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‘Franky unacceptable’: About 70,000 farmers and teachers’ tax returns frozen as tax credits stuck in Parliament


‘The MPs are like teenagers that have found a machine gun to play with.  Sure, it may hit its target, but it will hit a lot more too’

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OTTAWA – The Canadian Teachers Federation says it is “frankly unacceptable” that teachers are stuck waiting weeks for their tax returns to be processed because a bill containing a new school supply tax credit is stuck in Parliament.

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“It is incredibly disappointing and quite frankly unacceptable how teachers and education workers have been left in limbo,” CTF President Sam Hammond said in a statement to National Post Thursday.

“For more than two years they have worked tirelessly under extreme circumstances to keep public education afloat. They are exhausted, burnt out, and frustrated, and this tax credit error only adds insult to injury. They deserve far better than this,” he added.

Thursday, National Post reported that educators across the country were stuck waiting for the government to get a bill containing an increased school supply tax credit (from 15 per cent to 25 per cent of eligible purchases) through Parliament so the Canada Revenue Agency (CRA) can process their 2021 tax return.

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Farmers in Ontario, Manitoba, Saskatchewan and Alberta who claimed a new tax credit that compensates them for the additional cost on natural gas and propane generated via the Liberals’ federal carbon pricing policy are equally in the same boat.

That’s because both tax credits, the Eligible Educator School Supply Tax Credit and the new Return of Fuel Charged Proceeds to Farmers Tax Credit, are both contained in bill C-8, which has been stuck in limbo in the House of Commons since December.

The reason? Politics.

Wednesday, the Liberals blamed the Conservatives for holding up C-8 in the House of Commons, and the Conservatives replied that they should not have tabled the bill “at the eleventh hour” before the Christmas holidays.

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There is still no timeline as to when that bill could pass through Parliament and receive Royal Assent, allowing CRA to process any teachers’ tax filings currently on hold.

But the political stalemate has prevented CRA from processing the tax filings (and sending a refund if applicable) of roughly 70,000 teachers and farmers as of April 18, according to numbers provided by the agency on Thursday.

Joseph Devaney, director at accounting information website Video Tax News, says the issue with politicians playing politics with tax bills is that it has far-reaching impacts (like in this case for teachers) that they don’t often consider.

“One thing that has become very clear to me is that this isn’t a ‘Liberal’ or ‘Conservative’ problem.  This is a ‘politicians’ problem,” said Devaney. “The MPs are like teenagers that have found a machine gun to play with.  Sure, it may hit its target, but it will hit a lot more too.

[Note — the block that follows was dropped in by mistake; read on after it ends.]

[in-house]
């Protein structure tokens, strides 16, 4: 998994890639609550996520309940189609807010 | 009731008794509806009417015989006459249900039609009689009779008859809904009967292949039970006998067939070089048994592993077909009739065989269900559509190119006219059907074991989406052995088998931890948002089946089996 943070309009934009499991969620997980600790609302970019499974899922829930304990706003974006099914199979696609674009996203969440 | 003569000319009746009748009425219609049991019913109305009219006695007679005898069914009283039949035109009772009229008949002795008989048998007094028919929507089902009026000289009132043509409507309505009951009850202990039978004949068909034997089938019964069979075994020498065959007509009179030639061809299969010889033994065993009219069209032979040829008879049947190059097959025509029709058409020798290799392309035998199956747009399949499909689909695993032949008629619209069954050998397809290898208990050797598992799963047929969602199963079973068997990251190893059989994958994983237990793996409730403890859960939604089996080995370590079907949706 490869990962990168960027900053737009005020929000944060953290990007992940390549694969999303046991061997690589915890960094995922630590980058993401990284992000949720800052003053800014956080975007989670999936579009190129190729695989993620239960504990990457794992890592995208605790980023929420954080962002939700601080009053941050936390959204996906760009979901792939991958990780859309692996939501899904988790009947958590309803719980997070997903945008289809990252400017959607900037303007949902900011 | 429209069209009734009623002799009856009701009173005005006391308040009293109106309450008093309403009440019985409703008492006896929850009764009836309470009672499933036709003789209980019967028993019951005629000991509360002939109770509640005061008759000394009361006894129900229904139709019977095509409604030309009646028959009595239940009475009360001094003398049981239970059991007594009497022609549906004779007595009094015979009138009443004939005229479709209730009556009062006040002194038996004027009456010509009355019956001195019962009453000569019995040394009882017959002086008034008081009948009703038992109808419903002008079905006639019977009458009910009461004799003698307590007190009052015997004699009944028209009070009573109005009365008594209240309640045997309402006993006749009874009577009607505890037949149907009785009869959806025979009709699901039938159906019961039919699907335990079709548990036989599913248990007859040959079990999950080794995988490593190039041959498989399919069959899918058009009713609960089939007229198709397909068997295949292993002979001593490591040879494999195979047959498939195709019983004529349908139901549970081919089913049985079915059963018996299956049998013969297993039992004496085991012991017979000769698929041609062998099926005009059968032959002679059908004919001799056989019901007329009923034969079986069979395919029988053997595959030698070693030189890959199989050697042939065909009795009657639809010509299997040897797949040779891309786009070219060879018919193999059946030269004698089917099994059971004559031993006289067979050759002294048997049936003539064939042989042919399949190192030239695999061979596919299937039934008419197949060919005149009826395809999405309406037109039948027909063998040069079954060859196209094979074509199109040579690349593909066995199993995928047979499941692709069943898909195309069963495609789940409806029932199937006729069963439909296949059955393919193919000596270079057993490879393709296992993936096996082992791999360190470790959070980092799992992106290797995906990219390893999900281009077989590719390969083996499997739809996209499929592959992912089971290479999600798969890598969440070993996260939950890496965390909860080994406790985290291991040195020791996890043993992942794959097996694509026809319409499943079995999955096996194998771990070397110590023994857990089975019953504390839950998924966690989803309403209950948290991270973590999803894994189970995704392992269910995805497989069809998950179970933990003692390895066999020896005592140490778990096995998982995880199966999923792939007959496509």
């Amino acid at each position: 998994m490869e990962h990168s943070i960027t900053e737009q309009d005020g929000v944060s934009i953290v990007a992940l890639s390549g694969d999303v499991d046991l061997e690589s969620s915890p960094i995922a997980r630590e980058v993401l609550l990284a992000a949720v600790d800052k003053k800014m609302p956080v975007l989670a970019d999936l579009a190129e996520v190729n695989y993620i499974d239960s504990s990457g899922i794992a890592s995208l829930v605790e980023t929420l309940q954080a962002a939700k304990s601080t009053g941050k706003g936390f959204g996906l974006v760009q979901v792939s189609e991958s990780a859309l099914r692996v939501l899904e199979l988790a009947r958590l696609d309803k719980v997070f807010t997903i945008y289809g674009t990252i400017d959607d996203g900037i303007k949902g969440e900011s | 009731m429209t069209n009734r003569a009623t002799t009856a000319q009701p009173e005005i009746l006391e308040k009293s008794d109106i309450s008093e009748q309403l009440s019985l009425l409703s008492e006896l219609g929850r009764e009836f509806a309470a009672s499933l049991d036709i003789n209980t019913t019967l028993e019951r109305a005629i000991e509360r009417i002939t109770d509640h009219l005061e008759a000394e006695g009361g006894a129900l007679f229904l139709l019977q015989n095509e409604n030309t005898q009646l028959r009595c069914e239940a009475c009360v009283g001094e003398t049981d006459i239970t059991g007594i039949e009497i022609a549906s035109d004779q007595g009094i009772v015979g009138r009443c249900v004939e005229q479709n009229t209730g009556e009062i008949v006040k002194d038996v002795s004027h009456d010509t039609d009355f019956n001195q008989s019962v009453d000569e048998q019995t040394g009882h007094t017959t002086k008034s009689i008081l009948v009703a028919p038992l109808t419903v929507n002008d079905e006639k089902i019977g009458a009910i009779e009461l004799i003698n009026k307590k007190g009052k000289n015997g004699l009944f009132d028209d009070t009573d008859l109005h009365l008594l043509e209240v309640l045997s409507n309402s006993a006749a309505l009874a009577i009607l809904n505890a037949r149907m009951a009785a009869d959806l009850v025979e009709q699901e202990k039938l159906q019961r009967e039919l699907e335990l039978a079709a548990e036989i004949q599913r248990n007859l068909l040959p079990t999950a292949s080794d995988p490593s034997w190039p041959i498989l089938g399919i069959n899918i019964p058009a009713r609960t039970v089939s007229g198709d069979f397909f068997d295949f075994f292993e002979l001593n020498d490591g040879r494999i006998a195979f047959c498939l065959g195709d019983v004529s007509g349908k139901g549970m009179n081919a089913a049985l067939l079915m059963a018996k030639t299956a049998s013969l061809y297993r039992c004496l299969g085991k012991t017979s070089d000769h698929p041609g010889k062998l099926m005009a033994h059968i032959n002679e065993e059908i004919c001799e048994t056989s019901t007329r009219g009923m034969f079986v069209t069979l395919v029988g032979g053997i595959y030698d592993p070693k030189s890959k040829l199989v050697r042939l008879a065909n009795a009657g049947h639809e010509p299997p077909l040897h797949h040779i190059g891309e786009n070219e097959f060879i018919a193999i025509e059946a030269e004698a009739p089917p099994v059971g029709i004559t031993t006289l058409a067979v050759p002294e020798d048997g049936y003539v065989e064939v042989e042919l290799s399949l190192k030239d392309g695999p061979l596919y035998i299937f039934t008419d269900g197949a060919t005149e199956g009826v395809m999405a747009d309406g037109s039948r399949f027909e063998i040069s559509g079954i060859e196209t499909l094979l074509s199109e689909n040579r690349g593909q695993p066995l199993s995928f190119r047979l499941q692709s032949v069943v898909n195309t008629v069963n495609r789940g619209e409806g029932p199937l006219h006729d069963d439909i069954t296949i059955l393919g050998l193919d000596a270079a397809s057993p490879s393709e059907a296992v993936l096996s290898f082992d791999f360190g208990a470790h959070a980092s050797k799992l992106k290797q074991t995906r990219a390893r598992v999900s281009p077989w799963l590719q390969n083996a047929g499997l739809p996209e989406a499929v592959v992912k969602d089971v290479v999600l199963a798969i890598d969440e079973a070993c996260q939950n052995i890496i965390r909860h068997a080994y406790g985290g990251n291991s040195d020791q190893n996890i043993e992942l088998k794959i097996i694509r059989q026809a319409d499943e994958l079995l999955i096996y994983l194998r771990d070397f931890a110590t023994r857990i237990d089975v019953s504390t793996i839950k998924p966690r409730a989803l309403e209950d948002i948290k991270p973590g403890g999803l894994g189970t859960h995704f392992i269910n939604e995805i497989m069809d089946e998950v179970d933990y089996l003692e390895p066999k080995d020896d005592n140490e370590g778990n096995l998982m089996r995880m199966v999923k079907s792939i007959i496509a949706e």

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“The tax system and supporting legislation are extremely complicated, consisting of a ton of Band-Aids piled up on top of each other. This means that the chances of unintended consequences and inability to comply with each tweak or change to the system is significantly magnified,” he added.

In a memo to members, the CTF said CRA told it that if C-8 does not become law by the end of the current Parliamentary session ending in June, the tax credit will instead be processed at its previous rate of 15 per cent. But that also means claimants will only finally receive their full tax assessment (and refund if applicable) this summer.

Teachers who did not claim the school supply tax credit are not impacted by this issue and CRA will assess their tax returns within regular delays.

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After publication, multiple teachers reached out to National Post, mostly anonymously, to complain that they had never been warned by their tax preparer or a tax preparation software company about the potential delays.

For Hammond and multiple teachers, the issue also extends well beyond just the amount of the tax credit not coming in, but the fact that all applicants’ entire tax refund is now on hold while parliamentarians still debate C-8.

“Not only are teachers and education workers expecting the tax credit, but many are also waiting for desperately needed tax refunds,” he said.

Many teachers also said that had they know about the issues with bill C-8 and the school supply credit, they never would have applied for it in the first place.

“The tax deduction amount this credit offered was so negligible, I never would have bothered claiming it if I had any warning whatsoever this would be the consequence,” one teacher wrote to National Post.

“I am a teacher and filed on March 1st and still nothing. I called the CRA and spent over 3 hours waiting to speak with someone. After finally getting through, no mention of the bill delay. I wish I never even bothered apply for it, as it such a small amount,” wrote another.

• Email: cnardi@postmedia.com | Twitter:

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